I have found the easiest way to understand the proof is to give attention to a lot of particular cases. So in that since, L'Hospital's rule is a compact theorem statement summarizing a handful of situations. That can make it's proof (which part?) hard to remember. Baby Rudin makes it hard to see even the easiest case (below). The "proof" on wiki is just a couple of lines, and isn't really complete. Perhaps this can be posted there... hmm... anyways...(adsbygoogle = window.adsbygoogle || []).push({});

Theorem: L'Hospital's Rule

To see the theorem statement, go to wiki, "Formal Statement": http://en.wikipedia.org/wiki/L'H%C3%B4pital's_rule. [Broken]

proof(s) (of each situation):

With the statement "as x -> c", in each case, assume g(x), g'(x) are "nonzero near c", as discussed on the wiki page. f,g are assumed differentiable besides at c.

The easiest case first.

mini#1: If f(x),g(x) -> 0 as x -> c+ [itex]\in \mathbb{R}[/itex], and f'(x)/g'(x) -> L (possibly infinite) as x -> c+, then f(x)/g(x) -> L.

proof:

Assume f,g are continuous at c (or redefine them as f(c) = 0, etc). If x > c, then by the CMVT, there exists E_x in (c,x) such that f(x)g'(E_x) = g(x)f'(E_x), so that as x -> c+, f(x)/g(x) = f'(E_x)/g'(E_x) -> L.

The easiest case modified.

mini#2: If f(x),g(x) -> 0 as x -> +[itex]\infty[/itex], and f'(x)/g'(x) -> L as x -> [itex]\infty[/itex], then f(x)/g(x) -> L.

proof:

Since g [itex]\neq[/itex] 0, for each x we can choose M_x > x large enough such that (f(x)-f(M_x))/(g(x)-g(M_x)) is as close as we want to f(x)/g(x), say within e_x = 1/x > 0. Then we can choose E_x in (x,M_x) such that (f(E_x)-f(x))g'(E_x) = (g(M_x)-g(x))f'(E_x), so that |f(x)/g(x) - f'(E_x)/g'(E_x)| < e_x, so when x -> [itex]\infty[/itex], e_x -> 0, and f(x)/g(x) -> L.

Tricky case.

mini#3: If f,g -> [itex]\infty[/itex], and f'(x)/g'(x) -> L [itex]\in \mathbb{R}[/itex] as x -> [itex]\infty[/itex], then f/g -> L.

proof:

Verify the equality f(x)/g(x) = f(y)/g(x) + (1-g(y)/g(x))*(f(x)-f(y))/(g(x)-g(y)).

Fix e > 0. Fix M > 0 such that x >= M implies |f'(x)/g'(x)-L| < e. Since f(M), g(M) are fixed, we can choose M1 > M such that x >= M1 implies |f(M)/g(x)|,|g(M)/g(x)| < e.

With this set up apply the CMVT, for any x > M, choose Cx in (M,x) such that f'(Cx)/g'(Cx) = (f(x)-f(M))/(g(x)-g(M)).

Then for all x >= M1,

|f(x)/g(x) - L|

= |f(M)/g(x) + (1-g(M)/g(x))*f'(Cx)/g'(Cx) - L|

<= |f(M)/g(x)| + |f'(Cx)/g'(Cx) - L| + |g(M)/g(x)*f'(Cx)/g'(Cx)|

< e + e + |g(M)/g(x)|*(|L| + e)

< 2e + e(|L| + e) = e(|L| + 2) + e^2.

It follows that f(x)/g(x) -> L.

Another trick for L = [itex]\infty[/itex]

mini#4: If f,g -> [itex]\infty[/itex], and f'(x)/g'(x) -> [itex]\infty[/itex] as x -> [itex]\infty[/itex] then f/g -> [itex]\infty[/itex].

proof:

Fix N > 0. Choose M large enough so that f'(x)/g'(x) > N + 1 for x > M. Then for x > M choose E_x such that (g(x)-g(M))f'(E_x) = (f(x)-f(M))g'(E_x). Then as x gets large, f(x)/g(x) ≈ (f(x)-f(M))/(g(x)-g(M)) = f(E_x)/g(E_x) > N. Since N was arbitrary, we conclude f/g -> [itex]\infty[/itex].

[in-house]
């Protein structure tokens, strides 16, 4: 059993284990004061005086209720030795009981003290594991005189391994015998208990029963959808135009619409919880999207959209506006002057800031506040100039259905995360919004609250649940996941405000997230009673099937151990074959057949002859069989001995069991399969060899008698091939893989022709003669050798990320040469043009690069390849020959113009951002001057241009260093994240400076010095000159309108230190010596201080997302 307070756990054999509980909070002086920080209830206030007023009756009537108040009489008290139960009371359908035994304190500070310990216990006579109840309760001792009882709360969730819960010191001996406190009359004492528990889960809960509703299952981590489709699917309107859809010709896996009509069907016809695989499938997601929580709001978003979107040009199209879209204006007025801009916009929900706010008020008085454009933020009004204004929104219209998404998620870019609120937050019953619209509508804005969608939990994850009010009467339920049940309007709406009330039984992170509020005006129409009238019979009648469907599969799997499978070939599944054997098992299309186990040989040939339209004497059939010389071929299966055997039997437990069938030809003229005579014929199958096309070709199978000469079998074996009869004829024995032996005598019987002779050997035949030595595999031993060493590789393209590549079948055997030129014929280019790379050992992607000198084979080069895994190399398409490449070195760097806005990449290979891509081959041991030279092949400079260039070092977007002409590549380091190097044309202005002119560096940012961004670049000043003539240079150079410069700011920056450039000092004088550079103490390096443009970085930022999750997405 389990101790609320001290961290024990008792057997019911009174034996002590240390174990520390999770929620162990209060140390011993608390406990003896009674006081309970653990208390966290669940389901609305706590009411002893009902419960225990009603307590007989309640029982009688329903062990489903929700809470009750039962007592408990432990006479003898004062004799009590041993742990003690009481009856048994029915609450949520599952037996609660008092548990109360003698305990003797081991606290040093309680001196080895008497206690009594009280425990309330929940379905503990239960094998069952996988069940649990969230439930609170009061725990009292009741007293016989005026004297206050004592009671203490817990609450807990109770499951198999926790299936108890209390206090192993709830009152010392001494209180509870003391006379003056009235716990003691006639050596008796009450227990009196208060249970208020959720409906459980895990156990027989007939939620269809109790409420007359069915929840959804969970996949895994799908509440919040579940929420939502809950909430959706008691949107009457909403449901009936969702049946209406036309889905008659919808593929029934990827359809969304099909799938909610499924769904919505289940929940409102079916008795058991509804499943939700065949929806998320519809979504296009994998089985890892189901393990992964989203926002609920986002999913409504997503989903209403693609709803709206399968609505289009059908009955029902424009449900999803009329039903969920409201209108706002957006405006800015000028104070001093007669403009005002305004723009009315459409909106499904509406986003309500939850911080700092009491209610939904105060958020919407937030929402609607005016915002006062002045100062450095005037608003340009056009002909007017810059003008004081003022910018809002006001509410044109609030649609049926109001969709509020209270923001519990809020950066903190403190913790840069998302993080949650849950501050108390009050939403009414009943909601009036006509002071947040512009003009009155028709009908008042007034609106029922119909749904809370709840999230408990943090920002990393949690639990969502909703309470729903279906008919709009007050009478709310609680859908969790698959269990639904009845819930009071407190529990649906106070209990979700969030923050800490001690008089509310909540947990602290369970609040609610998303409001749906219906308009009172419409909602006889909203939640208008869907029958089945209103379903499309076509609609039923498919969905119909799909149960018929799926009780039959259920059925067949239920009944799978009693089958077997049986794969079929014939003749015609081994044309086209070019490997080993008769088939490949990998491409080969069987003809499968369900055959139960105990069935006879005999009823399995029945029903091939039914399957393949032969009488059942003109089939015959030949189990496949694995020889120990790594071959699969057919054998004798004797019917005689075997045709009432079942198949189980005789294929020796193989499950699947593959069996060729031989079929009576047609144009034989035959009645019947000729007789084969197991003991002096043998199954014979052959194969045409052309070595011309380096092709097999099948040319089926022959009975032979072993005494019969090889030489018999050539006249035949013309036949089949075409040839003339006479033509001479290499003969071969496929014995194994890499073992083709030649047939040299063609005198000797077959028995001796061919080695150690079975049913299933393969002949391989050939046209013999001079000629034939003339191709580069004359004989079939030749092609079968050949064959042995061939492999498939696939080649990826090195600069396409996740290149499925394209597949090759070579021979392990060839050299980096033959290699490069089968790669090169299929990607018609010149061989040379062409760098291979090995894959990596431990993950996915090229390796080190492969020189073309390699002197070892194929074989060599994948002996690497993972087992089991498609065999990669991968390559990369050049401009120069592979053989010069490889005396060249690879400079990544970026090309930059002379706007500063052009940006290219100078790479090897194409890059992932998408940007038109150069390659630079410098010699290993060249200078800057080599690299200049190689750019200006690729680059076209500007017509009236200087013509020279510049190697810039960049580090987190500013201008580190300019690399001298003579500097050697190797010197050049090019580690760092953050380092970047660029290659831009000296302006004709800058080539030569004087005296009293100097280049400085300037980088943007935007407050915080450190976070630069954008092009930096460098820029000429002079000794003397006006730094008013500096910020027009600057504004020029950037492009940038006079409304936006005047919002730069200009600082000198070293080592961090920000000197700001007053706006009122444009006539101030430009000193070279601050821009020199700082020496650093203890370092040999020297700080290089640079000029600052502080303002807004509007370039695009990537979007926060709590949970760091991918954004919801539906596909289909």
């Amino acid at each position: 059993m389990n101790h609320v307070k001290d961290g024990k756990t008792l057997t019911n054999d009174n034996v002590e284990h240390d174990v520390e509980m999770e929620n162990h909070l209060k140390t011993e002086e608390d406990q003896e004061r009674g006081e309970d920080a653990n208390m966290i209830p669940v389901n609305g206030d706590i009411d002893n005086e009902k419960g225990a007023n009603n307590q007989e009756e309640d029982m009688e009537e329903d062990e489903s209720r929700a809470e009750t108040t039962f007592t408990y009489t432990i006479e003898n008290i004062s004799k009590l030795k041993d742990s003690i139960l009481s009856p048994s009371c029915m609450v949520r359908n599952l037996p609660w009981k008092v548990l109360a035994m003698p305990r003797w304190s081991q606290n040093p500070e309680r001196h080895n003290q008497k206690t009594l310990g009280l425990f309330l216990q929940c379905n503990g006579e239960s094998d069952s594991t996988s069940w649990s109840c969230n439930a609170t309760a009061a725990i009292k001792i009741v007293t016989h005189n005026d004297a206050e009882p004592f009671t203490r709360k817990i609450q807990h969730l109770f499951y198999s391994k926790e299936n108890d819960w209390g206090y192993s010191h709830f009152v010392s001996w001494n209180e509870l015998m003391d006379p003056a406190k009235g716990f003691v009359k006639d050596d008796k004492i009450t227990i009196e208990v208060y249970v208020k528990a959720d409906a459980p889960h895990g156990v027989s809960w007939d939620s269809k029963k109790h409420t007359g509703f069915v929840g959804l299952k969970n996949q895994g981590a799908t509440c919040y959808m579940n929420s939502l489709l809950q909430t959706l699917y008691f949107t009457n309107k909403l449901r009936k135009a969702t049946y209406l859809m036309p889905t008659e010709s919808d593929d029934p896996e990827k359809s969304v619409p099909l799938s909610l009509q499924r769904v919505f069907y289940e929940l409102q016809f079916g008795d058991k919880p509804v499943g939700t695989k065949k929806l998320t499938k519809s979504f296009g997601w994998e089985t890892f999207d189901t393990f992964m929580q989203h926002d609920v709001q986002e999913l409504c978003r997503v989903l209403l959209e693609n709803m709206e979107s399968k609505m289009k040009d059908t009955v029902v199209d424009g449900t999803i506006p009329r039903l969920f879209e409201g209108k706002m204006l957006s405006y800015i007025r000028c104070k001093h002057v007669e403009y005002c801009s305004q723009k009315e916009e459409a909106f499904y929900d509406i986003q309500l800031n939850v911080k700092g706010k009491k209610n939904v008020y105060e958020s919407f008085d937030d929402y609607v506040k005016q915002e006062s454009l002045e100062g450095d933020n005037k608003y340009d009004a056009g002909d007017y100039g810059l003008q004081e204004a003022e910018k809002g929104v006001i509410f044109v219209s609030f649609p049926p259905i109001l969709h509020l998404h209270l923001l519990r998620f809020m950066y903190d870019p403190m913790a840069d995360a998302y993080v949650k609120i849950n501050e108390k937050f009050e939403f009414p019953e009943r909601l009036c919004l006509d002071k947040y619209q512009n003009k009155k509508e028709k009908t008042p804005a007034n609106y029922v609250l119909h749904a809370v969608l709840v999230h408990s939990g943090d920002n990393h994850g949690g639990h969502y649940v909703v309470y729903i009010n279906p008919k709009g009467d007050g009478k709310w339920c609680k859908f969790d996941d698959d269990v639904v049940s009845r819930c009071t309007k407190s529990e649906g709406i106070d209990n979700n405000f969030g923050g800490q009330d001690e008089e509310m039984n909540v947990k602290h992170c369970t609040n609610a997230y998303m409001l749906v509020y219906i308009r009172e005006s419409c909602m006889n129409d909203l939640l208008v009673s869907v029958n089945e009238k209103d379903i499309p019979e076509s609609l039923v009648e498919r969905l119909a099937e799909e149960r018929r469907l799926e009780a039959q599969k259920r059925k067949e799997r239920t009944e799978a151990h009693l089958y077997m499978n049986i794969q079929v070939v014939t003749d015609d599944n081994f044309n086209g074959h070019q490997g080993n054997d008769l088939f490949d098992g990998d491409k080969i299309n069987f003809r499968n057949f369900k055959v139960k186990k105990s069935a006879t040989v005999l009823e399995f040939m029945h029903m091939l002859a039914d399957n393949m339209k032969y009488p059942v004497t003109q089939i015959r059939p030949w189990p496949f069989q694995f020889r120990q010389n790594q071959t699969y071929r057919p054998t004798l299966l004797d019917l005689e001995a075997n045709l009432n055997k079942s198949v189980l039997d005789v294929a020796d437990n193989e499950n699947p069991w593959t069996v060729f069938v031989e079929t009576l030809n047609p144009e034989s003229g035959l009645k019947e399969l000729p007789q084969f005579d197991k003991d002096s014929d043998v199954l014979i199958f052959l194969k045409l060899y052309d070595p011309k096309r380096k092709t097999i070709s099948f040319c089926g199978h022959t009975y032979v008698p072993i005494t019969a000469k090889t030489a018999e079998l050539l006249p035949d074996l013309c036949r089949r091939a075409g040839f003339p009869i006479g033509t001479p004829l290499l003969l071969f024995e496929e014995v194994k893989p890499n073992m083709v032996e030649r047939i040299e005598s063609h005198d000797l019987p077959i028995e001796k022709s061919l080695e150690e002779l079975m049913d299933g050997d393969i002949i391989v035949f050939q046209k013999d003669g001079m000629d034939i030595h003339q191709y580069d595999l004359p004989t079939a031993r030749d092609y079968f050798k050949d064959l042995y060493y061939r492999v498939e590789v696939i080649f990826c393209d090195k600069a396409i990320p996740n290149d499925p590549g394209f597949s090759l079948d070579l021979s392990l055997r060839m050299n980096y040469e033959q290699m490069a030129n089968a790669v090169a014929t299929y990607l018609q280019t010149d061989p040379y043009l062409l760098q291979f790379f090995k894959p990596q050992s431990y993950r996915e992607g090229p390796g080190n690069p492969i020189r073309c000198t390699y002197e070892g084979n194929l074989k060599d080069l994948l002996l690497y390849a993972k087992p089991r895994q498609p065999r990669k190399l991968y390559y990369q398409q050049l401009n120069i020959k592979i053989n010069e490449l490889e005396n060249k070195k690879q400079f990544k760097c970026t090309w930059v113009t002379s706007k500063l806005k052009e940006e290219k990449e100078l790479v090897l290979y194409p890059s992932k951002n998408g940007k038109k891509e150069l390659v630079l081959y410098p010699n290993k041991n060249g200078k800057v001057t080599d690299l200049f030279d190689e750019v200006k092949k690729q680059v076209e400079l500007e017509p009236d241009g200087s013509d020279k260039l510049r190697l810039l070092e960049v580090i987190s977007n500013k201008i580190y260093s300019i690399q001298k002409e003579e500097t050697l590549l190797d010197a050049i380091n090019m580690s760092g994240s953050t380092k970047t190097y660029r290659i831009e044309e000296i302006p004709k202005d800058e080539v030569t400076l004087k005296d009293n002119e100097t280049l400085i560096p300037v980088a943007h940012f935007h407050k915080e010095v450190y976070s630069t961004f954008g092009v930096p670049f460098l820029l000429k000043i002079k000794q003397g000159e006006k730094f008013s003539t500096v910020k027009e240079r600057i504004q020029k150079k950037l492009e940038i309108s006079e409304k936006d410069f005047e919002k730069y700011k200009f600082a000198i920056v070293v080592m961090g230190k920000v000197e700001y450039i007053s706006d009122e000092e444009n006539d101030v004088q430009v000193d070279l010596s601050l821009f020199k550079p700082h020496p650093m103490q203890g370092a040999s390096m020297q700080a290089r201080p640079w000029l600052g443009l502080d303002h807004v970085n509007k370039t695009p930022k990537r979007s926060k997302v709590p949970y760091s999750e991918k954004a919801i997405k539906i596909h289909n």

***Extra justification for the statement (for beginners..): "as x gets large, f(x)/g(x) ≈ (f(x)-f(M))/(g(x)-g(M))".

Fix e > 0. Since f,g -> infinity, choose e*f(x), e*g(x) larger than f(M), g(M), then ..

(1+e)f(x) > f(x) - f(M) > (1-e)f(x), etc., so (f(x)/g(x))*((1-e)/(1+e)) < f(x)-f((M_x))/(g(x)-g(M_x)) < (f(x)/g(x))*((1+e)/(1-e)) -> f(x)/g(x) as e -> 0.

Other cases

mini#5: If f(x),g(x) -> 0 as x -> c- [itex]\in \mathbb{R}[/itex], and f'(x)/g'(x) -> L (possibly infinite) as x -> c+, then f(x)/g(x) -> L.

proof: This is the left hand limit of mini#1, the same argument applies (only it's on the left hand side).

mini#6: If f(x),g(x) -> 0 as x -> -[itex]\infty[/itex], and f'(x)/g'(x) -> L as x -> [itex]\infty[/itex], then f(x)/g(x) -> L.

proof: Again the left hand version of mini#2.

mini#7: If f,g -> [itex]\infty[/itex], and f'(x)/g'(x) -> L [itex]\in \mathbb{R}[/itex] as x -> -[itex]\infty[/itex], then f/g -> L.

proof: Left hand limit of mini#3.

mini#8: If f,g -> [itex]\infty[/itex], and f'(x)/g'(x) -> [itex]\infty[/itex] as x -> -[itex]\infty[/itex] then f/g -> [itex]\infty[/itex].

proof: Left hand limit of mini#4.

mini#9: If f,g -> [itex]\infty[/itex], and f'(x)/g'(x) -> -[itex]\infty[/itex] as x -> +/-[itex]\infty[/itex] then f/g -> [itex]\infty[/itex].

proof: Left/Right hand limits of mini#4 except f'/g' -> -[itex]\infty[/itex] this time. The same argument in #4 applies except you fix N < 0, and show f(x)/g(x) < N for large (or large negative) x.

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# A Kinder, Gentler, Longer L'Hospital Proof

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